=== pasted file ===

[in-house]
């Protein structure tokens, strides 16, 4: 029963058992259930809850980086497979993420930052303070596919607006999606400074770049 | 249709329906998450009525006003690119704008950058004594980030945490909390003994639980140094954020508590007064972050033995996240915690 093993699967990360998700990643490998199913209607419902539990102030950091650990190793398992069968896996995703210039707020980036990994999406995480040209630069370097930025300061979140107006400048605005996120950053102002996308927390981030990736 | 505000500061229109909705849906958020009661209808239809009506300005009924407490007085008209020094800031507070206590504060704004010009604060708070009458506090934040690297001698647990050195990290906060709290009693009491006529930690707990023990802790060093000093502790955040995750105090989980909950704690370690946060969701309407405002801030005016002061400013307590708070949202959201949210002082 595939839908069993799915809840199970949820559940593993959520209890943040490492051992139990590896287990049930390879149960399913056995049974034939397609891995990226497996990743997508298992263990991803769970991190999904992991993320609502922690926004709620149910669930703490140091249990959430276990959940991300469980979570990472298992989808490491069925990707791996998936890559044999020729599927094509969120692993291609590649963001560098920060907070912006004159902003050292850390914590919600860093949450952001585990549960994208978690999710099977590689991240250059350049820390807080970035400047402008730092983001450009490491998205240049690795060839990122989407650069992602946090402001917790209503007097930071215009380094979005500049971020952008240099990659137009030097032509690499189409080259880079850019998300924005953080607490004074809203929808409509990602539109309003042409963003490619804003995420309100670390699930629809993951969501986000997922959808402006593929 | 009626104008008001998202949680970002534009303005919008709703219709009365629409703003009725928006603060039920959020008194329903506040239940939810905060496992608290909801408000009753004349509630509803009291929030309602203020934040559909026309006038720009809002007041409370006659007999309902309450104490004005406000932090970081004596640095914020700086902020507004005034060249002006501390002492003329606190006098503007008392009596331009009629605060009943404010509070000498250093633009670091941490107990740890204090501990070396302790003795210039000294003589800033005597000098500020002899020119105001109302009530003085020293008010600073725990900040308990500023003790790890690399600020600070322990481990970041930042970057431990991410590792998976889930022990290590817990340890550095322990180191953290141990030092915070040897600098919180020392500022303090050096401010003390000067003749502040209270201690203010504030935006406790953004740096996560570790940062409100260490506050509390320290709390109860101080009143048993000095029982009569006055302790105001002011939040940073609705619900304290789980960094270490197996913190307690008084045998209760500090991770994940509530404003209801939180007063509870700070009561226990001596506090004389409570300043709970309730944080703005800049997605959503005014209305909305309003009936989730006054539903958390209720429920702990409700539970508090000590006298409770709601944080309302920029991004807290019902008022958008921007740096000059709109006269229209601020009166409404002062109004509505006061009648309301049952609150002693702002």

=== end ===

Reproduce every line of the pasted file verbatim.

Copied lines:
[in-house]
């Protein structure tokens, strides 16, 4: 029963058992259930809850980086497979993420930052303070596919607006999606400074770049 | 249709329906998450009525006003690119704008950058004594980030945490909390003994639980140094954020508590007064972050033995996240915690 093993699967990360998700990643490998199913209607419902539990102030950091650990190793398992069968896996995703210039707020980036990994999406995480040209630069370097930025300061979140107006400048605005996120950053102002996308927390981030990736 | 505000500061229109909705849906958020009661209808239809009506300005009924407490007085008209020094800031507070206590504060704004010009604060708070009458506090934040690297001698647990050195990290906060709290009693009491006529930690707990023990802790060093000093502790955040995750105090989980909950704690370690946060969701309407405002801030005016002061400013307590708070949202959201949210002082 595939839908069993799915809840199970949820559940593993959520209890943040490492051992139990590896287990049930390879149960399913056995049974034939397609891995990226497996990743997508298992263990991803769970991190999904992991993320609502922690926004709620149910669930703490140091249990959430276990959940991300469980979570990472298992989808490491069925990707791996998936890559044999020729599927094509969120692993291609590649963001560098920060907070912006004159902003050292850390914590919600860093949450952001585990549960994208978690999710099977590689991240250059350049820390807080970035400047402008730092983001450009490491998205240049690795060839990122989407650069992602946090402001917790209503007097930071215009380094979005500049971020952008240099990659137009030097032509690499189409080259880079850019998300924005953080607490004074809203929808409509990602539109309003042409963003490619804003995420309100670390699930629809993951969501986000997922959808402006593929 | 009626104008008001998202949680970002534009303005919008709703219709009365629409703003009725928006603060039920959020008194329903506040239940939810905060496992608290909801408000009753004349509630509803009291929030309602203020934040559909026309006038720009809002007041409370006659007999309902309450104490004005406000932090970081004596640095914020700086902020507004005034060249002006501390002492003329606190006098503007008392009596331009009629605060009943404010509070000498250093633009670091941490107990740890204090501990070396302790003795210039000294003589800033005597000098500020002899020119105001109302009530003085020293008010600073725990900040308990500023003790790890690399600020600070322990481990970041930042970057431990991410590792998976889930022990290590817990340890550095322990180191953290141990030092915070040897600098919180020392500022303090050096401010003390000067003749502040209270201690203010504030935006406790953004740096996560570790940062409100260490506050509390320290709390109860101080009143048993000095029982009569006055302790105001002011939040940073609705619900304290789980960094270490197996913190307690008084045998209760500090991770994940509530404003209801939180007063509870700070009561226990001596506090004389409570300043709970309730944080703005800049997605959503005014209305909305309003009936989730006054539903958390209720429920702990409700539970508090000590006298409770709601944080309302920029991004807290019902008022958008921007740096000059709109006269229209601020009166409404002062109004509505006061009648309301049952609150002693702002």